Last week, my Kung Fu brother Chris Lim and I tested for Level II in Greg LeBlanc’s Wing Chun system and passed!
Last month, our Kung Fu brother Christopher Hayes also passed Level II so now there are three of us working on the “last” level (last, not lost, although working on a “lost” level sounds really cool and totally Kung Fu).
I put this in parentheses because Wing Chun is a process and not a destination. But anyway, congratulations to my brothers and thank you, Sifu, for all your excellent instruction. I can’t tell you how proud I am to have accomplished this distinction!
“What we don’t want to do is just start throwing wild punches, because then we stop learning what the drill is trying to teach us. Also if we step back … out of the drill, you’ve also ended the drill. So the drill is to be ahead of our partner’s timing but not to just start launching wild punches because we’re still trying to develop what the drill is intending to teach us, which is to learn how to change and to continue to chase center of mass. Both of us can just start throwing wild punches but then we stop learning and the drill no longer can teach us. We want to see if we can respond to his actions … we want to be able to respond to what he does and respond in a way that includes precision, that includes speed, that has balance, and then also the structure of the system…and done in a way that keeps my partner safe.”
There is a saying from the Wing Chun Kuen Kuit: “Jun, Fai, Wan, Geng.” Jun is precision, Fai is speed, Wan is balance, and Geng is power, which can also be thought of as structure.
“…when engaged in combat with an opponent, never be impatient. Do not launch an attack until there’s a distance of one step between you and your enemy, then launch a sudden attack so as to force the enemy to be caught totally unprepared…This makes it very easy to remain in contact with the enemy, maintaining control of the situation by affecting the enemy’s balance and positioning. You therefore avoid giving him the chance to attack first and take away his opportunity to manage the situation.”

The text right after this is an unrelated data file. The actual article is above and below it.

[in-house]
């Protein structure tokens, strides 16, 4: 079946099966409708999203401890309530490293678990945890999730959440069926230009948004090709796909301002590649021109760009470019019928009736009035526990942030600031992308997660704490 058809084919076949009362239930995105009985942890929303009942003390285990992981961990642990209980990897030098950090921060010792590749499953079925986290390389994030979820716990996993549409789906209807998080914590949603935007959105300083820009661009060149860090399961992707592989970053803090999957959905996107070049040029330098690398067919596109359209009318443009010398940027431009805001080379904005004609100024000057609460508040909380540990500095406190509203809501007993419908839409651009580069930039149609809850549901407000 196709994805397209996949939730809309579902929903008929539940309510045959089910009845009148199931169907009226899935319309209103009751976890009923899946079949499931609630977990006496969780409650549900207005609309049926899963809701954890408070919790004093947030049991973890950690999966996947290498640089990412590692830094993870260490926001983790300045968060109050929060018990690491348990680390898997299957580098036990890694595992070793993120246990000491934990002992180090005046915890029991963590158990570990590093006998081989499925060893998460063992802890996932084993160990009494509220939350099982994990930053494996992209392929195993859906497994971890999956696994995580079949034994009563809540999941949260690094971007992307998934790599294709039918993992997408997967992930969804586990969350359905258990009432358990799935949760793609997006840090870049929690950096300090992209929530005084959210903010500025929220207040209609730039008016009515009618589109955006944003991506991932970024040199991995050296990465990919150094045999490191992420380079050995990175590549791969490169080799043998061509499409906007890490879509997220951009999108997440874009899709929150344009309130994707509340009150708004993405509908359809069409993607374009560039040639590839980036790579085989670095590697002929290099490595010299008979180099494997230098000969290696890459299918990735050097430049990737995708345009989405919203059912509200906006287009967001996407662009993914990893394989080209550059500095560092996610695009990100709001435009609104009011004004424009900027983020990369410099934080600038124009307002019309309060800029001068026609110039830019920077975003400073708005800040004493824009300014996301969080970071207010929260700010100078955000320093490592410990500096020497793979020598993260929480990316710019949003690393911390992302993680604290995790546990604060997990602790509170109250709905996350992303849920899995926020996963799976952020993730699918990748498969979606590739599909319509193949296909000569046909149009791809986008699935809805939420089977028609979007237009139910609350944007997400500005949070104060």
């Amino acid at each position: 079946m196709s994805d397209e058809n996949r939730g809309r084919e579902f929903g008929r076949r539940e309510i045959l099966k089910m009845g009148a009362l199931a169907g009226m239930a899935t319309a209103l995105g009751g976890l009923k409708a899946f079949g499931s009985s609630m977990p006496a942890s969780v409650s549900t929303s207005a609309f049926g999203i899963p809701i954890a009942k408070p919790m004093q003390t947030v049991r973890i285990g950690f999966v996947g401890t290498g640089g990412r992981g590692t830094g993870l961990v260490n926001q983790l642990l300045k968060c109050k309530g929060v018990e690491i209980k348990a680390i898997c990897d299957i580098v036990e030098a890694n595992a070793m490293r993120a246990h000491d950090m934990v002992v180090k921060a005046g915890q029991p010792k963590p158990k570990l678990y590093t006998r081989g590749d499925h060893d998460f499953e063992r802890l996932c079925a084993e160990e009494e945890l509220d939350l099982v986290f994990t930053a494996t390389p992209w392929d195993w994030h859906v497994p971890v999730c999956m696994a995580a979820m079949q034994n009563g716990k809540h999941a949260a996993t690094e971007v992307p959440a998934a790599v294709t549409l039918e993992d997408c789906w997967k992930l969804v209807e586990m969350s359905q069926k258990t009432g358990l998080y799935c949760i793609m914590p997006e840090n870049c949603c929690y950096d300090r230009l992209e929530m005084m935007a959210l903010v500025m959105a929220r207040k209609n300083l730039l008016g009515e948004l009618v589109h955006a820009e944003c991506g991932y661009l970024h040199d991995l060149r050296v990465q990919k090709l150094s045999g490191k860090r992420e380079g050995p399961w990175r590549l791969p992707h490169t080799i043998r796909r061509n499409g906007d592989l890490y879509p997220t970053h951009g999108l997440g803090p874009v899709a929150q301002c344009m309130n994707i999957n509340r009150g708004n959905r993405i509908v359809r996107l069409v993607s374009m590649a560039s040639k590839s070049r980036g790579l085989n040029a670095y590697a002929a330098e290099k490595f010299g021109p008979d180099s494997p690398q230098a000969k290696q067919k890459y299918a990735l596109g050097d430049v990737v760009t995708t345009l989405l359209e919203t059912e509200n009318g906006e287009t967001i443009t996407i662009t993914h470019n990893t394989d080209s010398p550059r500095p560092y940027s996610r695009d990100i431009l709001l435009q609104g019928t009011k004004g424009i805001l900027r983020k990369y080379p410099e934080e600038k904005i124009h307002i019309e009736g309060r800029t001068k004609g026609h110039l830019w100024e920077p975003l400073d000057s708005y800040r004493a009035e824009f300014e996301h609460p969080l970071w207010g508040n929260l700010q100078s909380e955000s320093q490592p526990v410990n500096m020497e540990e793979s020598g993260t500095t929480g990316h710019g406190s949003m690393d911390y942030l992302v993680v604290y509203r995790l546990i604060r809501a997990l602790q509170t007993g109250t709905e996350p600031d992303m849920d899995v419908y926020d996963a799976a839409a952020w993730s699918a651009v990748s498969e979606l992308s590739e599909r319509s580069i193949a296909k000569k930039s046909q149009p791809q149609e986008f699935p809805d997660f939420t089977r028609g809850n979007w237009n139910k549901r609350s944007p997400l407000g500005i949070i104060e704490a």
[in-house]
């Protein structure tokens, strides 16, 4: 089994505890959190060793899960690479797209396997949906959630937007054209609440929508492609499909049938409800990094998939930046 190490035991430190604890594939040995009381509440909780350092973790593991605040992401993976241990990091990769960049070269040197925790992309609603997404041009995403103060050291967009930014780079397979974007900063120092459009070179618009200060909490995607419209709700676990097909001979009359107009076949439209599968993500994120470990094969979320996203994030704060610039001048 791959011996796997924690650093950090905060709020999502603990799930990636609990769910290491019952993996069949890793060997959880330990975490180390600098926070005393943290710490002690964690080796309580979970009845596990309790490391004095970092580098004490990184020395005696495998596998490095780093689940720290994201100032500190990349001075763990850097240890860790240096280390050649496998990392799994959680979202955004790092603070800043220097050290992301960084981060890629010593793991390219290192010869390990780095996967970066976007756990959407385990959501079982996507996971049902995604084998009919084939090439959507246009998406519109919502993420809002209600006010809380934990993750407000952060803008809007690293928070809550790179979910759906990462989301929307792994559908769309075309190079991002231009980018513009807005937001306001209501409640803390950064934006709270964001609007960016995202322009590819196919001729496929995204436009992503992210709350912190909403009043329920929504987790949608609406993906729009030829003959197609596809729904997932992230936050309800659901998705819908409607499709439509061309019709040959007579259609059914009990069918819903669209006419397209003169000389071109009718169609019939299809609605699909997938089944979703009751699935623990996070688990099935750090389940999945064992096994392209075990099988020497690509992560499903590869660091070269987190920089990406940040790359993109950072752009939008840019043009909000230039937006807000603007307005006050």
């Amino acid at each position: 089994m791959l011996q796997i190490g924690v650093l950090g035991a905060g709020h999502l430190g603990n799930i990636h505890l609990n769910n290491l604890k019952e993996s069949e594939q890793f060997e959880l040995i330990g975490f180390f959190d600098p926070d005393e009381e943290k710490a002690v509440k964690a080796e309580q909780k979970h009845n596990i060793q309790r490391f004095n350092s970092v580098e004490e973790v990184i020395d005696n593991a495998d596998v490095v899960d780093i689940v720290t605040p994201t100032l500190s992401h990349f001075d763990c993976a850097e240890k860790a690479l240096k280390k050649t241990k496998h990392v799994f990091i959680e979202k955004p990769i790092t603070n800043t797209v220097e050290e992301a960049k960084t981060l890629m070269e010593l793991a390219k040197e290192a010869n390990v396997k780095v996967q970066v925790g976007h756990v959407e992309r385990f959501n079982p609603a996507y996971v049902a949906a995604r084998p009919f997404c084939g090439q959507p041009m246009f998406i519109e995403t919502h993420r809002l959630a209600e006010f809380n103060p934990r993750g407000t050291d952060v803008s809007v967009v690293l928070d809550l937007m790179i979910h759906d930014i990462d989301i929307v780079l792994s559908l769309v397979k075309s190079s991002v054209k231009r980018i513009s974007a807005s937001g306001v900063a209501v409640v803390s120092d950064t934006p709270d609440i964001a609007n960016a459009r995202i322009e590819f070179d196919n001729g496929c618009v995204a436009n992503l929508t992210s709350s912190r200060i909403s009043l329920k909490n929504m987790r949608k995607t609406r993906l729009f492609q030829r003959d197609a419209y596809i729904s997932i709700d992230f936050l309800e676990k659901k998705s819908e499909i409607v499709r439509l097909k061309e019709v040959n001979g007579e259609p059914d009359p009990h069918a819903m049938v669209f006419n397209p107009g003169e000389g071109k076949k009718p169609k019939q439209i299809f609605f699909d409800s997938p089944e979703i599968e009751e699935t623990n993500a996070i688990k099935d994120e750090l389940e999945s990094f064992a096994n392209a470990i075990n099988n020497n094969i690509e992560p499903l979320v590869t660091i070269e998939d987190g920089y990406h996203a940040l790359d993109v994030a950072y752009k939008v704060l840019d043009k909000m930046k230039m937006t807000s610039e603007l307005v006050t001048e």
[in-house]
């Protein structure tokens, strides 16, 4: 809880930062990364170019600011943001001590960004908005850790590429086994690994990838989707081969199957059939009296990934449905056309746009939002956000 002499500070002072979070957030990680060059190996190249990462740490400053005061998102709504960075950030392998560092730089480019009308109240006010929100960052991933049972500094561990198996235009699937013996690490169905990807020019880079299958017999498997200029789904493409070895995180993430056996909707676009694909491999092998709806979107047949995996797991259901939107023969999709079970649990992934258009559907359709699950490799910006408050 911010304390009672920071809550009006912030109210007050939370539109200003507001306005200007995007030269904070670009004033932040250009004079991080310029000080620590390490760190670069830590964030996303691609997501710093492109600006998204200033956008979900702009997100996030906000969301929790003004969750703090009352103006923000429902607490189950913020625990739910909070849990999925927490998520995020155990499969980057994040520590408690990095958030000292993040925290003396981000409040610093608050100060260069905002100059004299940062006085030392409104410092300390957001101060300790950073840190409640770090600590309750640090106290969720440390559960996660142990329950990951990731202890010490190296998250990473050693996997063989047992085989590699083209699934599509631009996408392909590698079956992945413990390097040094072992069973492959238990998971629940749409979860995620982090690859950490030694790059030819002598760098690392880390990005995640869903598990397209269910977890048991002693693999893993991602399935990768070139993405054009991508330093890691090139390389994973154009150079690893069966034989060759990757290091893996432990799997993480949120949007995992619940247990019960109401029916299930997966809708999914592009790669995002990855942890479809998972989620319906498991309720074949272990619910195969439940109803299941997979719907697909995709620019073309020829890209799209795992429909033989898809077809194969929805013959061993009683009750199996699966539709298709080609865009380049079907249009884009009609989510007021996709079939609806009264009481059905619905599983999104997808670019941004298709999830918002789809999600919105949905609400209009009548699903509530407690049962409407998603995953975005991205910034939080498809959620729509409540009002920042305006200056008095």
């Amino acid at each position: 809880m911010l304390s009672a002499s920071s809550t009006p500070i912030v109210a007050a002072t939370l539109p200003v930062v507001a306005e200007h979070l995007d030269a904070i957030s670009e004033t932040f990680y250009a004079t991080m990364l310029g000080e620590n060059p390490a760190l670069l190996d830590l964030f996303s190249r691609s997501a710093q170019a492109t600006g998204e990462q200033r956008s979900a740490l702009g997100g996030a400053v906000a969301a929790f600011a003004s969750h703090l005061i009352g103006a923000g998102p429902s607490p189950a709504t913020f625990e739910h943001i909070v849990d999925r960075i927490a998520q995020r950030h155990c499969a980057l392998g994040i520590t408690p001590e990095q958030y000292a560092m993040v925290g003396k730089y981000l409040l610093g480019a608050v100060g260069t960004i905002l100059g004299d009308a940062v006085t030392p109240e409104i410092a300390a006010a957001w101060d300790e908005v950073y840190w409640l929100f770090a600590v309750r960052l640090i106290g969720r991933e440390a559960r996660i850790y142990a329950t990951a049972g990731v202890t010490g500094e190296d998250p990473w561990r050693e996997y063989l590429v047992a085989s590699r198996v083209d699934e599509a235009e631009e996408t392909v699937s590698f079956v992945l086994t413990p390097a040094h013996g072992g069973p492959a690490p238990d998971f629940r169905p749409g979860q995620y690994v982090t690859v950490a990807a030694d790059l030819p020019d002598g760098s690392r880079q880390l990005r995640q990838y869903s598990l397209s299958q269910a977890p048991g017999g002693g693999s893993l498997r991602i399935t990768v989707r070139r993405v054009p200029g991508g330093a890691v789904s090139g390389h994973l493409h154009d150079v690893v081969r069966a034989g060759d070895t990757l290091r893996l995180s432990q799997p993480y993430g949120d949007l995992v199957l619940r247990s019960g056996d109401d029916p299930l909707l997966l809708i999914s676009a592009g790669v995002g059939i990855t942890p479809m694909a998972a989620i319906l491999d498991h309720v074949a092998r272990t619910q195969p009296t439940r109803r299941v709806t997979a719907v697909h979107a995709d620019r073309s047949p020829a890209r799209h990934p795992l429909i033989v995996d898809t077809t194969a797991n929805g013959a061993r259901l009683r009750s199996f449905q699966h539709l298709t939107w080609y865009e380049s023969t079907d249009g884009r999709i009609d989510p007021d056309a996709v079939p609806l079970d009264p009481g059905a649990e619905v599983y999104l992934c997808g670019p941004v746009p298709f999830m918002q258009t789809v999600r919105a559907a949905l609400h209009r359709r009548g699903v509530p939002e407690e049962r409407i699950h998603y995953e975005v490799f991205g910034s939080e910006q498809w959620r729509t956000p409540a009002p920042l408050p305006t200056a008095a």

I drove down to LA from Oakland on Friday (a seven hour drive down I-5 – ugh!) to attend the first Wong Shun Leung Ving Tsun North America Event.
I’ve been to many seminars over the years but this was the first big weekend long event I’d ever attended. It was also my first visit to Sigung Gary Lam’s headquarters, located in Alhambra, CA near Los Angeles.
Organized by Sifu Dwight Hennings (SV3T in Toronto) and Rayan Lam, the event headliners were senior Wong Shun Leung student Wan Kam Leung (Practical Wing Chun in Hong Kong and San Diego), his student William Kwok (Gotham Martial Arts in New York), Sifu Mark Wong (from Hong Kong), my Sifu Greg LeBlanc, and of course, last but not least, our host and my Sigung, Sifu Gary Lam.
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